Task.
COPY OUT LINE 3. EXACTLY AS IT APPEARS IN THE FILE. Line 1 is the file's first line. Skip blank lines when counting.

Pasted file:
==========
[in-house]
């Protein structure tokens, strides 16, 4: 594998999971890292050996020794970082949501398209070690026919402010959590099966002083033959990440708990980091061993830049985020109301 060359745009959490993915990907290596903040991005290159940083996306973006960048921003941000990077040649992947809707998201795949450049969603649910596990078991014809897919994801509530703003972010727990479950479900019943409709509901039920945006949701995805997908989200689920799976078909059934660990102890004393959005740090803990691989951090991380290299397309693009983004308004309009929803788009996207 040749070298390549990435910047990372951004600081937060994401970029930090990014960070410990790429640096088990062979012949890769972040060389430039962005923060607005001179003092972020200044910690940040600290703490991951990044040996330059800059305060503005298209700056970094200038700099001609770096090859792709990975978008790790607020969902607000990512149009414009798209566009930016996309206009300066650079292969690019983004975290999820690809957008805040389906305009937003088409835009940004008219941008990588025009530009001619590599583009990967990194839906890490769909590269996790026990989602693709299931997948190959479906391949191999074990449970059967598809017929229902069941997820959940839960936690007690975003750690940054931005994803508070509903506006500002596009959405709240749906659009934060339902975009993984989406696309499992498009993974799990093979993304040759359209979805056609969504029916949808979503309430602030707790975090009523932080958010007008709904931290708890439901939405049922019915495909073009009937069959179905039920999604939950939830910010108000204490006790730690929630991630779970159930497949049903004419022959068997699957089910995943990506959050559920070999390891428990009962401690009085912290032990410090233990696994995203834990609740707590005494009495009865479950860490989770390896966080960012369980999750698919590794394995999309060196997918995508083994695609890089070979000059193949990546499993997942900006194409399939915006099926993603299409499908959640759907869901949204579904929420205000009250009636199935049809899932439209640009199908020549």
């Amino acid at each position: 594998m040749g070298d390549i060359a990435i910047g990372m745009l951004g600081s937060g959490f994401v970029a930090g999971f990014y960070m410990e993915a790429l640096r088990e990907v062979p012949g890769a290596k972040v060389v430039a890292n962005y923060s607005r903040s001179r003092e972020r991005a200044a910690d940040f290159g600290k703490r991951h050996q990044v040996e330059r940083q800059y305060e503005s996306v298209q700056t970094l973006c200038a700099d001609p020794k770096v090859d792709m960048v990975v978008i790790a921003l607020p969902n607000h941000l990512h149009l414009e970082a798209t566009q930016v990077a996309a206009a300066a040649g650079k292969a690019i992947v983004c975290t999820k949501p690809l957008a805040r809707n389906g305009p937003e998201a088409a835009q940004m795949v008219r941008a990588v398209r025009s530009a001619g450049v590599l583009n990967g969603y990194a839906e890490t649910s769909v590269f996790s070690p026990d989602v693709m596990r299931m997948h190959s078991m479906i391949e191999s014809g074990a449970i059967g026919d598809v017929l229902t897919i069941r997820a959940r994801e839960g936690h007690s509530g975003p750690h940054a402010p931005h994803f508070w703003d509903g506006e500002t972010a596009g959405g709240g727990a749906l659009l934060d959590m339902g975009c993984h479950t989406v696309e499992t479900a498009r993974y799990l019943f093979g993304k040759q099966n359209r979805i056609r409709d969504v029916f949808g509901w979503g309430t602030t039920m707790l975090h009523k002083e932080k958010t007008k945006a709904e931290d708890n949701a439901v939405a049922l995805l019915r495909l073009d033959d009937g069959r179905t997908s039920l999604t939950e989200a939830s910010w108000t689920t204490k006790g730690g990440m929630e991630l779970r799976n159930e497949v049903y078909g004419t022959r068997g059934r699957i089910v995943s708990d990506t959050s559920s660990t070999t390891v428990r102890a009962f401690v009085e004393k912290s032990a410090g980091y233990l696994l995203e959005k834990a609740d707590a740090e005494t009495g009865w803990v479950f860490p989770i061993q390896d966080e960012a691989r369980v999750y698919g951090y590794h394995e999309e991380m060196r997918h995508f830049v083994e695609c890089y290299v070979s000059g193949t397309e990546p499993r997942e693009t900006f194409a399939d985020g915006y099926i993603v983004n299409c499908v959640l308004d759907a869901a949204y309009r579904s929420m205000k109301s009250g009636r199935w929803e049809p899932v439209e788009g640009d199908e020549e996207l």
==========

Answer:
């Amino acid at each position: 594998m040749g070298d390549i060359a990435i910047g990372m745009l951004g600081s937060g959490f994401v970029a930090g999971f990014y960070m410990e993915a790429l640096r088990e990907v062979p012949g890769a290596k972040v060389v430039a890292n962005y923060s607005r903040s001179r003092e972020r991005a200044a910690d940040f290159g600290k703490r991951h050996q990044v040996e330059r940083q800059y305060e503005s996306v298209q700056t970094l973006c200038a700099d001609p020794k770096v090859d792709m960048v990975v978008i790790a921003l607020p969902n607000h941000l990512h149009l414009e970082a798209t566009q930016v990077a996309a206009a300066a040649g650079k292969a690019i992947v983004c975290t999820k949501p690809l957008a805040r809707n389906g305009p937003e998201a088409a835009q940004m795949v008219r941008a990588v398209r025009s530009a001619g450049v590599l583009n990967g969603y990194a839906e890490t649910s769909v590269f996790s070690p026990d989602v693709m596990r299931m997948h190959s078991m479906i391949e191999s014809g074990a449970i059967g026919d598809v017929l229902t897919i069941r997820a959940r994801e839960g936690h007690s509530g975003p750690h940054a402010p931005h994803f508070w703003d509903g506006e500002t972010a596009g959405g709240g727990a749906l659009l934060d959590m339902g975009c993984h479950t989406v696309e499992t479900a498009r993974y799990l019943f093979g993304k040759q099966n359209r979805i056609r409709d969504v029916f949808g509901w979503g309430t602030t039920m707790l975090h009523k002083e932080k958010t007008k945006a709904e931290d708890n949701a439901v939405a049922l995805l019915r495909l073009d033959d009937g069959r179905t997908s039920l999604t939950e989200a939830s910010w108000t689920t204490k006790g730690g990440m929630e991630l779970r799976n159930e497949v049903y078909g004419t022959r068997g059934r699957i089910v995943s708990d990506t959050s559920s660990t070999t390891v428990r102890a009962f401690v009085e004393k912290s032990a410090g980091y233990l696994l995203e959005k834990a609740d707590a740090e005494t009495g009865w803990v479950f860490p989770i061993q390896d966080e960012a691989r369980v999750y698919g951090y590794h394995e999309e991380m060196r997918h995508f830049v083994e695609c890089y290299v070979s000059g193949t397309e990546p499993r997942e693009t900006f194409a399939d985020g915006y099926i993603v983004n299409c499908v959640l308004d759907a869901a949204y309009r579904s929420m205000k109301s009250g009636r199935w929803e049809p899932v439209e788009g640009d199908e020549e996207l």